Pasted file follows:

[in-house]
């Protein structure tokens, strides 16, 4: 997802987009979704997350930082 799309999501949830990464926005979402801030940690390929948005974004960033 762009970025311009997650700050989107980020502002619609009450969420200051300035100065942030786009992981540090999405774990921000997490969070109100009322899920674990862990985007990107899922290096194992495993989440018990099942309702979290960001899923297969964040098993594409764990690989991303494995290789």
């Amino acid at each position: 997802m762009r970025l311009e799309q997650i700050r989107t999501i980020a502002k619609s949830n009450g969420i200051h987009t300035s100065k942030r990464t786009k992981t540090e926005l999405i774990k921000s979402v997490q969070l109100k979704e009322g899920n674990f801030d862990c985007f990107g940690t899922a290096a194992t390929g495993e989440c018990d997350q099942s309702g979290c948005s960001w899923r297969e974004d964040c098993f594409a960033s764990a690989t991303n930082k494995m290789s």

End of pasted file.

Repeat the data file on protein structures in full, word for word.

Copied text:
[in-house]
């Protein structure tokens, strides 16, 4: 997802987009979704997350930082 799309999501949830990464926005979402801030940690390929948005974004960033 762009970025311009997650700050989107980020502002619609009450969420200051300035100065942030786009992981540090999405774990921000997490969070109100009322899920674990862990985007990107899922290096194992495993989440018990099942309702979290960001899923297969964040098993594409764990690989991303494995290789």
């Amino acid at each position: 997802m762009r970025l311009e799309q997650i700050r989107t999501i980020a502002k619609s949830n009450g969420i200051h987009t300035s100065k942030r990464t786009k992981t540090e926005l999405i774990k921000s979402v997490q969070l109100k979704e009322g899920n674990f801030d862990c985007f990107g940690t899922a290096a194992t390929g495993e989440c018990d997350q099942s309702g979290c948005s960001w899923r297969e974004d964040c098993f594409a960033s764990a690989t991303n930082k494995m290789s």